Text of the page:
We have some really exciting things on the horizon, like the potential for the Potawatomi Prairie Band to gain land here in Illinois. It will be a historic moment and I will participate in its realization.

What is the relationship between the Illinois State Museum and the Department of Natural Resources?

The Illinois State Museum is under the Department of Natural Resources. In 2015, the Governor of Illinois attempted to shut down the Illinois State Museum, but was unsuccessful due to union lobbying. The museum had to stay open, and because of that there was a transition. The Department of Natural Resources now wants to move some of the historic sites under the management of the Illinois State Museum, and that is why we are placing more of these historic sites in a tribal portfolio and under tribal responsibility.

What prompted the Illinois State Museum to hire specific staff at NAGPRA, starting with the hiring of Director Cinnamon Catlin-Legutko in 2019?

It was really the closing of 2015. It was a big deal for the museum. It took them a little while to pull themselves together and find another director. It was one of the big critical moments, and then. Hiring Cinnamon was the first step in this whole process.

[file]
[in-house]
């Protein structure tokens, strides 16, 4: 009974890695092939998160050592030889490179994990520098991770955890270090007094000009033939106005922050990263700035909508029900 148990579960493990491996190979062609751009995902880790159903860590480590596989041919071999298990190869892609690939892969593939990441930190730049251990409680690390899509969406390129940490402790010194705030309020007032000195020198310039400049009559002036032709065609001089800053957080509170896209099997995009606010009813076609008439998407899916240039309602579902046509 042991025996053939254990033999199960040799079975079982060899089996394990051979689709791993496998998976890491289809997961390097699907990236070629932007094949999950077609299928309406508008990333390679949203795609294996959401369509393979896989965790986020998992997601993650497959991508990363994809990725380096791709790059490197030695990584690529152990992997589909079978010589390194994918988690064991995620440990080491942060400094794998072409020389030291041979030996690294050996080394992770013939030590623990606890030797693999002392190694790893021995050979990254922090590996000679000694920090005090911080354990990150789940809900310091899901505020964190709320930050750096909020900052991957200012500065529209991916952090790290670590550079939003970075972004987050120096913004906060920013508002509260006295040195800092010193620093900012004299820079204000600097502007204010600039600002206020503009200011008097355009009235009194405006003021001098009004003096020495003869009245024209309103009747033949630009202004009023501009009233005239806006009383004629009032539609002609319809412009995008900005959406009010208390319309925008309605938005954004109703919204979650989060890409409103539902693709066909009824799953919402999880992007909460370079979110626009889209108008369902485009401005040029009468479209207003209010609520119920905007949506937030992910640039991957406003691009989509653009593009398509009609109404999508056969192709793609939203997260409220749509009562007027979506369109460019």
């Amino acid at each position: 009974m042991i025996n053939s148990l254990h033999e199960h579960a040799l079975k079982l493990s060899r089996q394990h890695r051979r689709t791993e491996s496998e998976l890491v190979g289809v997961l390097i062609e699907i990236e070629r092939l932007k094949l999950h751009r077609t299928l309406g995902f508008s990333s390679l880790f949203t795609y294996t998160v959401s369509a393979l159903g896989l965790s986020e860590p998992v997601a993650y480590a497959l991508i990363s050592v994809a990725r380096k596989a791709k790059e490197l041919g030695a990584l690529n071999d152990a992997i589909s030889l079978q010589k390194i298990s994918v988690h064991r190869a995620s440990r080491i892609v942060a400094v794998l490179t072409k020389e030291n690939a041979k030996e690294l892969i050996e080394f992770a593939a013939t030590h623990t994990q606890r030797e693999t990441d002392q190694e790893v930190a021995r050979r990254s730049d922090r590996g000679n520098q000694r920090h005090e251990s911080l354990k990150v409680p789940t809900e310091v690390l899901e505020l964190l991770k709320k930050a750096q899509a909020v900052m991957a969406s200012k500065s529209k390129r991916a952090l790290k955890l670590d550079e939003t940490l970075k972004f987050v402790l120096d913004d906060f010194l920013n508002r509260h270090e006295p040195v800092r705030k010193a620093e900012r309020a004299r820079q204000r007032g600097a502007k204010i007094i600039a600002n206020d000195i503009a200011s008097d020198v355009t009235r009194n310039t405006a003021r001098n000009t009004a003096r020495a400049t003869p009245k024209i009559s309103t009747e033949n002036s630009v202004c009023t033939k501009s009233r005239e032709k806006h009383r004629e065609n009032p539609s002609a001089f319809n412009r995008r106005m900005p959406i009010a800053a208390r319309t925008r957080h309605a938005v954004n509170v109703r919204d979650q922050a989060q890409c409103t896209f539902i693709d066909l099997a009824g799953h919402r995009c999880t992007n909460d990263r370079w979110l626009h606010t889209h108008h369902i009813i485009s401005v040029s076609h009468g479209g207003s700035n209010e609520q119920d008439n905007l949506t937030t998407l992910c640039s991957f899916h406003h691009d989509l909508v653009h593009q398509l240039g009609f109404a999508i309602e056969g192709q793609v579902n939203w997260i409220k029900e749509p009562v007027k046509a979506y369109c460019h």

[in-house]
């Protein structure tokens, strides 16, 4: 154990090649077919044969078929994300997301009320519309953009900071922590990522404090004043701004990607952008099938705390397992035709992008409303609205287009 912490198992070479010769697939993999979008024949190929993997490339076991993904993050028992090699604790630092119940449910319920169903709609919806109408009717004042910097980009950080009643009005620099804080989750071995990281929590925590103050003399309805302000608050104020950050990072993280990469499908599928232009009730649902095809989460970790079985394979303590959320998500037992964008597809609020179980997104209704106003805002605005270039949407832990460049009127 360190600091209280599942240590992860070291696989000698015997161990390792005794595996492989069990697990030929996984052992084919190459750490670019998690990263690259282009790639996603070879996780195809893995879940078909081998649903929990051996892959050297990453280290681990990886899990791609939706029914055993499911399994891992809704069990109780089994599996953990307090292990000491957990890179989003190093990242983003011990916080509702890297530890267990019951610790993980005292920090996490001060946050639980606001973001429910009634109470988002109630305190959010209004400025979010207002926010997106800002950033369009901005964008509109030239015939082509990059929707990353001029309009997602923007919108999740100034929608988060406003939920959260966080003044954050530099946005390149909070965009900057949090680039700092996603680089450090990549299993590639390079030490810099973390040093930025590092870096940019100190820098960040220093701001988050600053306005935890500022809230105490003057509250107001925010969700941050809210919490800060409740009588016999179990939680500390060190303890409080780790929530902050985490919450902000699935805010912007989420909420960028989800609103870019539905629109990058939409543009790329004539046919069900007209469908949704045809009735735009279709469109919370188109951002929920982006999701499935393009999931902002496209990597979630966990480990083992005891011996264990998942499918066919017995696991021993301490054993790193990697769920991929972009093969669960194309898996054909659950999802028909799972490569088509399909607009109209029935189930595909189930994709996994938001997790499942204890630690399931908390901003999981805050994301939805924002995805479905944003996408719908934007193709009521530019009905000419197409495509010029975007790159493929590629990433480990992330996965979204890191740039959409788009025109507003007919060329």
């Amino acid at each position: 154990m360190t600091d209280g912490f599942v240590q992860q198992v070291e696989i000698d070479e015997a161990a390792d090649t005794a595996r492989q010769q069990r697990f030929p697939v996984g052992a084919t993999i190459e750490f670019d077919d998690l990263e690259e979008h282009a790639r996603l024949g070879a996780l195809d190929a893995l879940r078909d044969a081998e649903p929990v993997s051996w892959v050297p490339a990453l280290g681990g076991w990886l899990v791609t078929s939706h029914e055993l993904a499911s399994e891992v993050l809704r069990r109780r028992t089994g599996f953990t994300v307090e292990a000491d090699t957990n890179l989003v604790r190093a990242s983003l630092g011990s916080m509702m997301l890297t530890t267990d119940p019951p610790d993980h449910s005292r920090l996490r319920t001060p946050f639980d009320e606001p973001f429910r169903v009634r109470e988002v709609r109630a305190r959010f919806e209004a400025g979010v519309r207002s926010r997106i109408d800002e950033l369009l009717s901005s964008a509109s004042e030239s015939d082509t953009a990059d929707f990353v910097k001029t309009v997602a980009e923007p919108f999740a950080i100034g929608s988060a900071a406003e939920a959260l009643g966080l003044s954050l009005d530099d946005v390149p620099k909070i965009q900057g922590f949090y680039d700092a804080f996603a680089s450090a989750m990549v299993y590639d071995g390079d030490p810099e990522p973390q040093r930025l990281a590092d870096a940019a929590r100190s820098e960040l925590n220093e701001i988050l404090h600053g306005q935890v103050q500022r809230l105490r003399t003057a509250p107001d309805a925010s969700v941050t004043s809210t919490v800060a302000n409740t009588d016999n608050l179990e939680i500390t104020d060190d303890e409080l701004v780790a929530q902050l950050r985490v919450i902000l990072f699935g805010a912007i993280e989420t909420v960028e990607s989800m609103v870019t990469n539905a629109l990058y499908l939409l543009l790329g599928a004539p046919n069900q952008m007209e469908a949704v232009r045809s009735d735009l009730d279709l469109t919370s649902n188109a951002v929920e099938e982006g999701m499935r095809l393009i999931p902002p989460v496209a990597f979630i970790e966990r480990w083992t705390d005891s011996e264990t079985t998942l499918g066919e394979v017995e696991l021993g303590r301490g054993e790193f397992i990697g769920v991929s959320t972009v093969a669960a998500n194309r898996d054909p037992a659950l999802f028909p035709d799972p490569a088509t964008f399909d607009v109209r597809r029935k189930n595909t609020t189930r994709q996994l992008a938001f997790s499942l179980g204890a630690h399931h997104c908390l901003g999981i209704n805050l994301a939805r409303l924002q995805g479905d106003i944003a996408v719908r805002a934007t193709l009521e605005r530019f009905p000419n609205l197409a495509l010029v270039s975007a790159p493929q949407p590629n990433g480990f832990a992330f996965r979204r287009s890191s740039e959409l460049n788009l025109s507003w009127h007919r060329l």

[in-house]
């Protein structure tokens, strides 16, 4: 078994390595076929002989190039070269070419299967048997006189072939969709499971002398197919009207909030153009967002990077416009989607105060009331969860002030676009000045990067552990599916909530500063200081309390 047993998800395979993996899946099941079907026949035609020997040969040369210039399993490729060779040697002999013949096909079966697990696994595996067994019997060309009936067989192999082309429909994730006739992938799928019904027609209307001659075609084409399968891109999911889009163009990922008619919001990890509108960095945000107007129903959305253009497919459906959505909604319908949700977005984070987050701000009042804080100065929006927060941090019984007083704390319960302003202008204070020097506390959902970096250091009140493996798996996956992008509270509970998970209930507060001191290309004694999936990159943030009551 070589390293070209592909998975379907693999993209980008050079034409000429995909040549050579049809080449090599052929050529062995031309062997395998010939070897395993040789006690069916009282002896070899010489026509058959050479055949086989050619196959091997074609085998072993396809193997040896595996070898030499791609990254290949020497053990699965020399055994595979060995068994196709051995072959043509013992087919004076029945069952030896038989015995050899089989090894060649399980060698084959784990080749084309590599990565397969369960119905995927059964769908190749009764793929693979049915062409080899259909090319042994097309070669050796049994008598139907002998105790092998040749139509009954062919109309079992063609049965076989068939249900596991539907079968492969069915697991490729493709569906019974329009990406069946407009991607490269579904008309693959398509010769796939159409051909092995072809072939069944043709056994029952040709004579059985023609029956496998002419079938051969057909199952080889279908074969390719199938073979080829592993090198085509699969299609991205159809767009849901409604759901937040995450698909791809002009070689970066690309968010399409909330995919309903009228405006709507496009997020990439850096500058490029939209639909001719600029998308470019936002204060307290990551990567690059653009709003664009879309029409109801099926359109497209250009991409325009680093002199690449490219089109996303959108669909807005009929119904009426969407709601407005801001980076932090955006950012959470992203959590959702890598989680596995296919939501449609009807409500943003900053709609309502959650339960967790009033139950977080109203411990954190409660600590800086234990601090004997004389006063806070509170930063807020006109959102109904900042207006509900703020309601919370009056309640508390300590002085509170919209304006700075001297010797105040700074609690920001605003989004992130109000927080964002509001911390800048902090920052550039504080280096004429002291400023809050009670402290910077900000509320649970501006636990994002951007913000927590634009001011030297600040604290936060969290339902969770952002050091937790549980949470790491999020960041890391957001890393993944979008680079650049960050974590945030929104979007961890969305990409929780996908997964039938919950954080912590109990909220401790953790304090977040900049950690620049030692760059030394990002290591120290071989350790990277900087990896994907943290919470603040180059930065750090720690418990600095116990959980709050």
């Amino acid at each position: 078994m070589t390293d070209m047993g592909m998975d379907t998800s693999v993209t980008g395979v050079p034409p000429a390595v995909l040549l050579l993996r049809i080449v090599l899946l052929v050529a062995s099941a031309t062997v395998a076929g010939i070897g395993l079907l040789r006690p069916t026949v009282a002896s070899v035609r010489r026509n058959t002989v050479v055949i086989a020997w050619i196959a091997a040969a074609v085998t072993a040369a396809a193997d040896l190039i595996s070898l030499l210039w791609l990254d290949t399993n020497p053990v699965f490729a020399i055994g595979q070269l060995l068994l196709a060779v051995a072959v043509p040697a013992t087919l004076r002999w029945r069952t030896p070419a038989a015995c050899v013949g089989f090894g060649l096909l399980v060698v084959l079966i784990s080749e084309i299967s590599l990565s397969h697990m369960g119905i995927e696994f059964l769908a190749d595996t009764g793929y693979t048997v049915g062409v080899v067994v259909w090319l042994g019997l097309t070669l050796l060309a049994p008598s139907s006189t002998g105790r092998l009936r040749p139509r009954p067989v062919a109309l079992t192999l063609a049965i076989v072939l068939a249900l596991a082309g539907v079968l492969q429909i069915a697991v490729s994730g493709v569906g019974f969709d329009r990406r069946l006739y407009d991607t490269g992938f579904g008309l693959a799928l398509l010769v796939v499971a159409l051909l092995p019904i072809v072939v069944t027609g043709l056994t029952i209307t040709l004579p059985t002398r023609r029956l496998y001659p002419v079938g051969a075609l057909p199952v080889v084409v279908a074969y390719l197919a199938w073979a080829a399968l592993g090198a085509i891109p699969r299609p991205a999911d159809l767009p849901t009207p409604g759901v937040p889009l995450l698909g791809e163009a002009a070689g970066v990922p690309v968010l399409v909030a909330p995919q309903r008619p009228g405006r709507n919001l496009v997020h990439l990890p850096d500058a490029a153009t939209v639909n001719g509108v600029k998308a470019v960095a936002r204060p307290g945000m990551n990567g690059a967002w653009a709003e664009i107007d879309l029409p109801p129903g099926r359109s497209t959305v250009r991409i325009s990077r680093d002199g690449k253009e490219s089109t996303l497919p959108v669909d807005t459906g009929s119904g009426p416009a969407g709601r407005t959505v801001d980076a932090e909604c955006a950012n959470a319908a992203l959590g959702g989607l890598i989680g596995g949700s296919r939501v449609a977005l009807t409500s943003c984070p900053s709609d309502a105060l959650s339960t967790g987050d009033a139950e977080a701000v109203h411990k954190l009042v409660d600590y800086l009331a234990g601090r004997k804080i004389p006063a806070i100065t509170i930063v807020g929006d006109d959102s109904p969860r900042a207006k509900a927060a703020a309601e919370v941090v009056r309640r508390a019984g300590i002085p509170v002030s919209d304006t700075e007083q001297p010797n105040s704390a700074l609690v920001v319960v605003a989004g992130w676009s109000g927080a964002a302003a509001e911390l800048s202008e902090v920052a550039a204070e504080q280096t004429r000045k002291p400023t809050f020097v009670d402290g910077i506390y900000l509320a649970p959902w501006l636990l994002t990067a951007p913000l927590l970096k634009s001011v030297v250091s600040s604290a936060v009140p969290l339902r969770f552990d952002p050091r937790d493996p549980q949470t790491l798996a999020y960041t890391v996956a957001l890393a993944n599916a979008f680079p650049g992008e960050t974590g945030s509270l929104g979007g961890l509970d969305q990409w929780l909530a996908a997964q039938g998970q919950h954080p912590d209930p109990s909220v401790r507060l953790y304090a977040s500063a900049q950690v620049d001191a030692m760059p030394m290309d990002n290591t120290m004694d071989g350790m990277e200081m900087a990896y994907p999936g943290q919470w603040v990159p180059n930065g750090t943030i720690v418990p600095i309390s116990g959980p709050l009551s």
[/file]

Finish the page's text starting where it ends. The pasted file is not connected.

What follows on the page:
Cinnamon comes from a very strong decolonization background, particularly in the museum sector, and his work around NAGPRA has been amazing for someone allied in museum work. So it was great having him with us here in Illinois and pushing this work forward. She immediately knew she needed to hire someone to handle the relationship building needed for NAGPRA’s work. It’s been a nearly three-year process for her, in terms of finding the right person and building the support needed for the position. So, we are finally at this place now. In order to make sure that we turn things around respectfully and in the right way, I need to make sure that I build my relationships with these 32 tribes that we have recognized as having claims to Illinois.

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What is your previous experience in building professional relationships with tribal nations?

Most recently, I was executive director of the American Indian Center in Chicago. In this role, I managed an organization with a budget of $800,000. We did cultural work, educational work and works of art – all from a cultural point of view. So many of the things that are our themes now in the museum are things that I have experienced and worked on in previous positions, especially at the Indian Center.